"One word frees us of all the weight and pain in life. That word is Love."
It's on days like today that I find myself waxing a bit more on the relationships in my life; because on days like today, my commute to work becomes more focused and my surroundings more visible. See today, the Dallas Metroplex is blanketed in heavy fog; yet on a day like today, I become much more aware of the visual reminders of love that I travel by each day on my way to and from work.
Each weekday my commute takes me by the DFW Airport and the UTSW Medical Center (which also, for you trivia lovers out there, happens to house the hospital in which President John F. Kennedy died almost 46 years ago). "Hey, that's a bit of a sad point considering your headline today", I can hear you saying. True, but it goes along with my thoughts today....stay with me here.
You see, the hospital and airport, for me, are two of the most magical places within a city. For, in those walls there is the truest gamete of emotions on a constant basis. Turn one way and you'll see families embracing loved ones as they get off the plane or a new father starring down in awe at the new child the nurse has laid in his arms. Turn another direction and you might see a mother, sitting vigil over the bed of her dying child or a young couple saying a tearful good-bye as one of them is boarding a plane and heading off for military deployment.
I find it magical to watch these natural emotions pour out of people. I say natural because no one has to teach an infant sorrow, love or happiness; they are innate emotions that belong to all humans. Sure, a crying baby might not fully understand why she is crying, but thanks to the connection made possible by unconditional love, a mother knows why and will always do her best to stop the crying and make everything better.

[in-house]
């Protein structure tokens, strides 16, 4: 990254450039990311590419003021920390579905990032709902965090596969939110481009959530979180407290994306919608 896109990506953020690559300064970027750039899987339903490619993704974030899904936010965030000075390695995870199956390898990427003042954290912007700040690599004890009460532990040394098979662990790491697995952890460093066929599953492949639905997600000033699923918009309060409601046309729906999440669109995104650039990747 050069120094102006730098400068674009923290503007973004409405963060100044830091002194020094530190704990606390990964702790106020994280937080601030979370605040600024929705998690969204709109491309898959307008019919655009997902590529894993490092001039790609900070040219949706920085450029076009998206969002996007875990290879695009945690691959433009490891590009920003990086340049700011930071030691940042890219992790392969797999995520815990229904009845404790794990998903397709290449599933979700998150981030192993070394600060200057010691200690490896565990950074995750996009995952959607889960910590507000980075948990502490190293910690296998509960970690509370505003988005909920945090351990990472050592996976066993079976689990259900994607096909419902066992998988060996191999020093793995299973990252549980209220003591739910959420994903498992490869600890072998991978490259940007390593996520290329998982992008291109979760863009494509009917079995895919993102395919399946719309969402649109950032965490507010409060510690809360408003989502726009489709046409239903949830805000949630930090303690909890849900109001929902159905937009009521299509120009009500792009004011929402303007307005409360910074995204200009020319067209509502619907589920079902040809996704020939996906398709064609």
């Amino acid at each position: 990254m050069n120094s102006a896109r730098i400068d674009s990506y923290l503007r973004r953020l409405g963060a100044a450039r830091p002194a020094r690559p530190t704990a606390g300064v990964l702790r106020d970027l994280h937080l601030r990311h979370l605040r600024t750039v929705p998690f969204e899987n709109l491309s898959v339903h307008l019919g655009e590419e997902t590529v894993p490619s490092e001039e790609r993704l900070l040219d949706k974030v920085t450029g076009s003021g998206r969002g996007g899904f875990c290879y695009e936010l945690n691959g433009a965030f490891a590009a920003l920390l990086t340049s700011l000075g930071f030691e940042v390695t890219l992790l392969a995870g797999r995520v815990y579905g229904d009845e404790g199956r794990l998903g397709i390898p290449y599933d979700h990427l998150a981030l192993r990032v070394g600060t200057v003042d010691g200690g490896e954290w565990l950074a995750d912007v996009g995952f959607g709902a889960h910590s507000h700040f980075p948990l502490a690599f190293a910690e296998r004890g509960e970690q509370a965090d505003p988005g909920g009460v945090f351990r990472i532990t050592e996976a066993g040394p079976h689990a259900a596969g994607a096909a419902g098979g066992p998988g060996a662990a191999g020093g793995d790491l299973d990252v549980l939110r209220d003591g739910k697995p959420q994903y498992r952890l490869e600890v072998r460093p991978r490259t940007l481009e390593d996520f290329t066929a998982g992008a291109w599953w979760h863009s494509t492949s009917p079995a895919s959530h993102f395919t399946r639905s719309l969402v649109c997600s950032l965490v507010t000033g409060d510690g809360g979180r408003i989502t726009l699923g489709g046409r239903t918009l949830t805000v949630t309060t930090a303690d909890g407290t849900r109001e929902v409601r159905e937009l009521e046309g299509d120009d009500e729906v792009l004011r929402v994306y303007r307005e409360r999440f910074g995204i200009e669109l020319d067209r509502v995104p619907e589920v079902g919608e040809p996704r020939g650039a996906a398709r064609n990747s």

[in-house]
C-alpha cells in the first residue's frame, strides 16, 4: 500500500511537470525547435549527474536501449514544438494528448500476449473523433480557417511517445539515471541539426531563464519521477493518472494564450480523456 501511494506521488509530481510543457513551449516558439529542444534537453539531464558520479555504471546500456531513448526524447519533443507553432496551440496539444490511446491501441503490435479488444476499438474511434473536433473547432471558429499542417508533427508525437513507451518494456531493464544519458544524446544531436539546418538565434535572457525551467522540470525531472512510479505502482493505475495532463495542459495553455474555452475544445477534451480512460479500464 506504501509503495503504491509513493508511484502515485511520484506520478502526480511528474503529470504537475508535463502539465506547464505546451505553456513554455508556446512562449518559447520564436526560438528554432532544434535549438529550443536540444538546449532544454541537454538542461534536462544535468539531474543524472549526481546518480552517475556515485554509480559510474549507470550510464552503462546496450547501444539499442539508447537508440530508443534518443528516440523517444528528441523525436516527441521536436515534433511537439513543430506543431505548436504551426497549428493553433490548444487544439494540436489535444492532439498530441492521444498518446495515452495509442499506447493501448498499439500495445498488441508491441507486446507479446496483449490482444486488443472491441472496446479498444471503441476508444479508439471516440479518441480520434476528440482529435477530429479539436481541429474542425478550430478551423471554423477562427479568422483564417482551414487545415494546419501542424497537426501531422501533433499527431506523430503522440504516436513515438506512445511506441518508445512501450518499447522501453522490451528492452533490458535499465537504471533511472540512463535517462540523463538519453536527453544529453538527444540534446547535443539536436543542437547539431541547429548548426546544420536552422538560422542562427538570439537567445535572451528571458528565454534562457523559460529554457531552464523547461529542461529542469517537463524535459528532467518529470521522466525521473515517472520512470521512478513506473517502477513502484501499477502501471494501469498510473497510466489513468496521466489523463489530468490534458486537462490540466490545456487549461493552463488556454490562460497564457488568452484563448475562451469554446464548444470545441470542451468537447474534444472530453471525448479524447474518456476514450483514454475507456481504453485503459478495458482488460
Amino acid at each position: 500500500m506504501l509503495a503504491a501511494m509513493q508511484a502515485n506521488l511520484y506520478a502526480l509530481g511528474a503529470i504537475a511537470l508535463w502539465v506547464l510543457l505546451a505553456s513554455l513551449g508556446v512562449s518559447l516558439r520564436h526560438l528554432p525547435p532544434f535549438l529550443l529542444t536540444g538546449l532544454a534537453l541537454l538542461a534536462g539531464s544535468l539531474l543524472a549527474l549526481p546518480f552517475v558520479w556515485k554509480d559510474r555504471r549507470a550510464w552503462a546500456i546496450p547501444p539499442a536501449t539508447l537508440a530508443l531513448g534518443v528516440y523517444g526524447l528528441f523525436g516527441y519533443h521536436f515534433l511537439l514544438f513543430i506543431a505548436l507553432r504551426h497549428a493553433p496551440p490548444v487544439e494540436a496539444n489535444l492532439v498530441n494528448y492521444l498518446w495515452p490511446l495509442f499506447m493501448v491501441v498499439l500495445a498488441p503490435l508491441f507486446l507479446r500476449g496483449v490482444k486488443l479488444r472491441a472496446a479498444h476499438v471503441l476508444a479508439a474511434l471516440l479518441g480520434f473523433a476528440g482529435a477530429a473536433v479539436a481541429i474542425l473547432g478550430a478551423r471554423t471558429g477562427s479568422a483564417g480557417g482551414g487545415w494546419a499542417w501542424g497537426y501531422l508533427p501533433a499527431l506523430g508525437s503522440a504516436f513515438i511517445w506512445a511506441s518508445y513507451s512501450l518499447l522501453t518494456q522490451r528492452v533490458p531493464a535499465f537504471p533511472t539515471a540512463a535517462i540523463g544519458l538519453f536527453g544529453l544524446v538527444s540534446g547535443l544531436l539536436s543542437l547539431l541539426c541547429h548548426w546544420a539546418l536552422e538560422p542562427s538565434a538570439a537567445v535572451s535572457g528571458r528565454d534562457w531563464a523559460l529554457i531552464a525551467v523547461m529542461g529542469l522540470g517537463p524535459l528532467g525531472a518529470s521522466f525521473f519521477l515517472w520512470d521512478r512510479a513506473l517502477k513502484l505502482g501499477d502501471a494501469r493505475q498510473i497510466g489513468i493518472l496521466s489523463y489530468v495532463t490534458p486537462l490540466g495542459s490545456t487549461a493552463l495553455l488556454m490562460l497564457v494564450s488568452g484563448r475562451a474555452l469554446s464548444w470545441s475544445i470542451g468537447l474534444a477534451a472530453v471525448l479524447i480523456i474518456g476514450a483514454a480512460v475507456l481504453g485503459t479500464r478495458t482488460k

These relationships aren't just between family members or lovers, but also between friends. Close friends will travel an emotional highway together throughout their lifetimes, and true friends will never question or judge the honesty of those emotions, they will simply embrace them.
It is on these foggy, hard to see days that I think about these places and the most natural moments of life they house. As I drive past the airport I find myself thinking, "Did I hug my children before I dropped them off" or "have I called my sister lately to tell her how much she means to me?" On these days, the lack of action and follow-through from my heart to my daily life comes into full focus and leaves me to questions, "have I done enough?"
What if something was to happen to me on my drive in today; would the ones I love know how much they mean to me? What if suddenly I was in that hospital...have I provided my family with enough memories and love and carry them through a lifetime?
It's days like today that remind me that even the painful moments in life provide us with great joy later. When someone passes on or a relationship ends and that person is no longer physically part of your life, their memories remain. The moments you spent together had aspects of happiness, sadness, struggle and teaching. For in those moments you learned, not only to love and deal with the occasional challenges that life brings, but you learned about yourself. "There is no remedy for love but to love more." --Henry David Thoreau
So when you wake-up and the morning news warns of hazardous driving conditions on your way into work, don't grumble about how now you'll be late or complain about what an inconvenience the weather has provided you; instead, let it serve as a reminder to you that you are loved and you have people you love in your life. Let days like this remind you to always tell people how you feel about them and to never miss a moment to play with your kids, have lunch with a girlfriend or to enjoy the every day moments that life has to offer. Let days like today remind you of all the opportunities you have in life to live and love.
If you feel alone or without the energy for the day, go hug your child or call a friend for lunch and refill your soul, for as Elizabeth Browning said, "Love doesn't make the world go round; love is what makes the ride worthwhile."